Let’s say we have the domain/zone coffeeshop.com, within this zone we have an apex A record coffeeshop.com which points at our two web server IP Addresses, we also have two “www.coffeeshop.com” A records that each points to our web server IP Addresses, we have a “mail.coffeeshop.com” A record that points at our email server IP address and finally an MX record “MX 10 mail.coffeeshop.com” that points at the A record mentioned previously.

We’ll now step through the name resolution process and explain how DNSSEC is incorporated to add this layer of security that allows a client to confidence that they are:

  1. getting a DNS result from who they think is the correct source (authenticated),
  2. getting a DNS result that is correct, i.e. what the authoritative source intended and not altered in transit.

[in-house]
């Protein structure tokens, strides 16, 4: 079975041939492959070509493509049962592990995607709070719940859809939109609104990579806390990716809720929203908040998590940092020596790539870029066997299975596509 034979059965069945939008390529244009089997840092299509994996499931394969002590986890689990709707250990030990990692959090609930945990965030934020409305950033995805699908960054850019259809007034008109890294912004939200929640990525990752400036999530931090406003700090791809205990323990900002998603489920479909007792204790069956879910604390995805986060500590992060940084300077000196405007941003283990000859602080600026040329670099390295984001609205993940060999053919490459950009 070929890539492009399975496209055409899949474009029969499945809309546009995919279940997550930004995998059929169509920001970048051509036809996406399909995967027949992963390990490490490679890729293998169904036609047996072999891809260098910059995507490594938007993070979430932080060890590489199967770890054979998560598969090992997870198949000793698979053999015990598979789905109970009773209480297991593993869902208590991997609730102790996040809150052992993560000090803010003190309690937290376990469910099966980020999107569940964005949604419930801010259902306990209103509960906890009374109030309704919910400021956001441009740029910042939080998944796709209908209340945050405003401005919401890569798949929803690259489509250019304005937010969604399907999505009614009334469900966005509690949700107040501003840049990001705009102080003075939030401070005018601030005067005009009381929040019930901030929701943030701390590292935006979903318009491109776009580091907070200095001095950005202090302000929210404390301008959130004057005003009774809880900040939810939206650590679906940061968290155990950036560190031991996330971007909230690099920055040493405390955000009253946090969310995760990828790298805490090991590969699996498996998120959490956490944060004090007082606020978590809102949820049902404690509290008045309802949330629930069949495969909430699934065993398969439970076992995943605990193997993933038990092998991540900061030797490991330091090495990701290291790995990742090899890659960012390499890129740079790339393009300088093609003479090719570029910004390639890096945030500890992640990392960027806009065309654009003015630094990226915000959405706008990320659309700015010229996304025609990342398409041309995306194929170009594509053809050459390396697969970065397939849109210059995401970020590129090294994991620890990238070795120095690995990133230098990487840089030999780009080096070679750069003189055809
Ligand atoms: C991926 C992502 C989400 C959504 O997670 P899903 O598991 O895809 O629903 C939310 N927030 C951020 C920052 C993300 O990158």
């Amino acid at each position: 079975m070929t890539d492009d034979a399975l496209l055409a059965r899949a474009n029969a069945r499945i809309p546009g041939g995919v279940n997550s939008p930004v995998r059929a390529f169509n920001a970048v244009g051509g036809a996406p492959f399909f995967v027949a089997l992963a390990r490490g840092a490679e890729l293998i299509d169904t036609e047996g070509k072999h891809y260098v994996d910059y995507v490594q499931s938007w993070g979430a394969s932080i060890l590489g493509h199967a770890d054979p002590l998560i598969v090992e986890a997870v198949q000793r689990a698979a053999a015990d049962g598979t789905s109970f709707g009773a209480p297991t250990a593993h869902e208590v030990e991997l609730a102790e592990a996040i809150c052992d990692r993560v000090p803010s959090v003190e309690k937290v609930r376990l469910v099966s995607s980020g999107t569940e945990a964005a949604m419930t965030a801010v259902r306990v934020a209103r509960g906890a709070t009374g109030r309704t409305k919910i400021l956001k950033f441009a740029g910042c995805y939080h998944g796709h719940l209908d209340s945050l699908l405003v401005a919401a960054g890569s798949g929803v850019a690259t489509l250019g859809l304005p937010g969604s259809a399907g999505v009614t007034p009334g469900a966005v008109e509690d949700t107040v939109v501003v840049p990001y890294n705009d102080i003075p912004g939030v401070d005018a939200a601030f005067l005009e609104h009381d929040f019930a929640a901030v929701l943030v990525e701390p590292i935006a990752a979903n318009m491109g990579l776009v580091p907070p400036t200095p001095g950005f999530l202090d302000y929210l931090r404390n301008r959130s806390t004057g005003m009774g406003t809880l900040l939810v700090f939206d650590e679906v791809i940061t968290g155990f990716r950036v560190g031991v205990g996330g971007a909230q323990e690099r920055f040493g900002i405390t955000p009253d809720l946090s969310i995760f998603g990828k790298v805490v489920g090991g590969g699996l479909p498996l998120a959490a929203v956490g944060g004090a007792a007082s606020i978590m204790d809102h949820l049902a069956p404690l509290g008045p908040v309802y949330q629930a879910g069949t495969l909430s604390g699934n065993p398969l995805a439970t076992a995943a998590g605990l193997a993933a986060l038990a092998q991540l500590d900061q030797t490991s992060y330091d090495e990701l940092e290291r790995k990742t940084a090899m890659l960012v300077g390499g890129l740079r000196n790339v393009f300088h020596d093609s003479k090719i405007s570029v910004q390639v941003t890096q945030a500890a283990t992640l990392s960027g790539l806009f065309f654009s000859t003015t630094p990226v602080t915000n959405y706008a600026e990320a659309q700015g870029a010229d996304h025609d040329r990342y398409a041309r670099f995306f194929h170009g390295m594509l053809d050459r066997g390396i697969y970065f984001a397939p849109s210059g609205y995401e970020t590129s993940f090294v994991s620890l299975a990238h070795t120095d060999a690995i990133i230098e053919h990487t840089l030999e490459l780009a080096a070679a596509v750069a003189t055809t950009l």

Let’s examine an example name resolution using our coffeeshop.com domain.

NOTE: A “DNSSEC Aware” DNS recursive server (resolver) is typically pre-configured with the public key of the root zone (.), which is called the “Trust Anchor”. The Trust Anchor means the resolver implicitly trusts the records that the root zone provides, so does not need (nor could it) verify this by use of the parent zone, because it doesn’t have one! Essentially you and your DNS recursive server (resolver) trust ICANN and its procedures to keep the root keys safe. So, let’s dig in….

1. The client makes a request for an A record for a domain, for example www.coffeeshop.com from its local DNS recursive server.

2. The local DNS recursive server (resolver) in this case doesn’t have a cached entry for coffeshop.com, so it makes a connection to one of the 13 Root DNS servers that hold the root (.) zone, the root (.) zone holds the records of where the authoritative Name Servers are for the TLD zone (.com), so it returns this, but additionally with DNSSEC it also returns the DS Record(s) for the .com zone.